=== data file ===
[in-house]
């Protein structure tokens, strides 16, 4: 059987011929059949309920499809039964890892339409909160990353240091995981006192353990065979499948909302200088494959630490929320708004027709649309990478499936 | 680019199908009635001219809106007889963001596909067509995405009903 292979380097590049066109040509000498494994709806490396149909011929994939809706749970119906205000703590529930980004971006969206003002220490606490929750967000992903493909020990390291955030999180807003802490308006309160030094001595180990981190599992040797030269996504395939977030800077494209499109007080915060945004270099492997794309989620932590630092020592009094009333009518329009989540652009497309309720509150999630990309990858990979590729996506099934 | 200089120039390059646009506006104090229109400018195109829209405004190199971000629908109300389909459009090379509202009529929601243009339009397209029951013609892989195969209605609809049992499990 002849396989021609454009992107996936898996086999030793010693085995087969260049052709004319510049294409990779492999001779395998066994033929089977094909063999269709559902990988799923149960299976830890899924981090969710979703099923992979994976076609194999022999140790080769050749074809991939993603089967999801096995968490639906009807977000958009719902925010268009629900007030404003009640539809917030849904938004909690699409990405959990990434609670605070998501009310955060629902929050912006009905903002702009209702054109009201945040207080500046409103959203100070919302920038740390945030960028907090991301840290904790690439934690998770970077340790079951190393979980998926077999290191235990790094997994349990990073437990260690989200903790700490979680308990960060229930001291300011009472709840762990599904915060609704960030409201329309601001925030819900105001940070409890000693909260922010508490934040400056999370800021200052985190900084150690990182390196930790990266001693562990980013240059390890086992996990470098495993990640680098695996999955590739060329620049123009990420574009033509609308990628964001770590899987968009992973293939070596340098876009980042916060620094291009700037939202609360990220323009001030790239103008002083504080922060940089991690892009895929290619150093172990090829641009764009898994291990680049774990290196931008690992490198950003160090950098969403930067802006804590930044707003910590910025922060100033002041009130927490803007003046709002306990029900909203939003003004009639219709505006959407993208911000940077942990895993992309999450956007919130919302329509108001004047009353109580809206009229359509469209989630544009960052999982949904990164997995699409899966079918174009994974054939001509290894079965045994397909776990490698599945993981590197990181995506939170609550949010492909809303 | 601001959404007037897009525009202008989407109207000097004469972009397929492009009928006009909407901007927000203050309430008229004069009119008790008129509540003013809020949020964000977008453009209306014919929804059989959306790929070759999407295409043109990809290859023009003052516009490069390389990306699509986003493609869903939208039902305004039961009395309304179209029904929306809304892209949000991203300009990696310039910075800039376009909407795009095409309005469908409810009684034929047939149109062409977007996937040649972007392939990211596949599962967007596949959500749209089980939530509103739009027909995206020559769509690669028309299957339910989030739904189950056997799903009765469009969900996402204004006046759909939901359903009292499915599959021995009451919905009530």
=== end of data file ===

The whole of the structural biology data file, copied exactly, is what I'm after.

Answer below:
[in-house]
């Protein structure tokens, strides 16, 4: 059987011929059949309920499809039964890892339409909160990353240091995981006192353990065979499948909302200088494959630490929320708004027709649309990478499936 | 680019199908009635001219809106007889963001596909067509995405009903 292979380097590049066109040509000498494994709806490396149909011929994939809706749970119906205000703590529930980004971006969206003002220490606490929750967000992903493909020990390291955030999180807003802490308006309160030094001595180990981190599992040797030269996504395939977030800077494209499109007080915060945004270099492997794309989620932590630092020592009094009333009518329009989540652009497309309720509150999630990309990858990979590729996506099934 | 200089120039390059646009506006104090229109400018195109829209405004190199971000629908109300389909459009090379509202009529929601243009339009397209029951013609892989195969209605609809049992499990 002849396989021609454009992107996936898996086999030793010693085995087969260049052709004319510049294409990779492999001779395998066994033929089977094909063999269709559902990988799923149960299976830890899924981090969710979703099923992979994976076609194999022999140790080769050749074809991939993603089967999801096995968490639906009807977000958009719902925010268009629900007030404003009640539809917030849904938004909690699409990405959990990434609670605070998501009310955060629902929050912006009905903002702009209702054109009201945040207080500046409103959203100070919302920038740390945030960028907090991301840290904790690439934690998770970077340790079951190393979980998926077999290191235990790094997994349990990073437990260690989200903790700490979680308990960060229930001291300011009472709840762990599904915060609704960030409201329309601001925030819900105001940070409890000693909260922010508490934040400056999370800021200052985190900084150690990182390196930790990266001693562990980013240059390890086992996990470098495993990640680098695996999955590739060329620049123009990420574009033509609308990628964001770590899987968009992973293939070596340098876009980042916060620094291009700037939202609360990220323009001030790239103008002083504080922060940089991690892009895929290619150093172990090829641009764009898994291990680049774990290196931008690992490198950003160090950098969403930067802006804590930044707003910590910025922060100033002041009130927490803007003046709002306990029900909203939003003004009639219709505006959407993208911000940077942990895993992309999450956007919130919302329509108001004047009353109580809206009229359509469209989630544009960052999982949904990164997995699409899966079918174009994974054939001509290894079965045994397909776990490698599945993981590197990181995506939170609550949010492909809303 | 601001959404007037897009525009202008989407109207000097004469972009397929492009009928006009909407901007927000203050309430008229004069009119008790008129509540003013809020949020964000977008453009209306014919929804059989959306790929070759999407295409043109990809290859023009003052516009490069390389990306699509986003493609869903939208039902305004039961009395309304179209029904929306809304892209949000991203300009990696310039910075800039376009909407795009095409309005469908409810009684034929047939149109062409977007996937040649972007392939990211596949599962967007596949959500749209089980939530509103739009027909995206020559769509690669028309299957339910989030739904189950056997799903009765469009969900996402204004006046759909939901359903009292499915599959021995009451919905009530």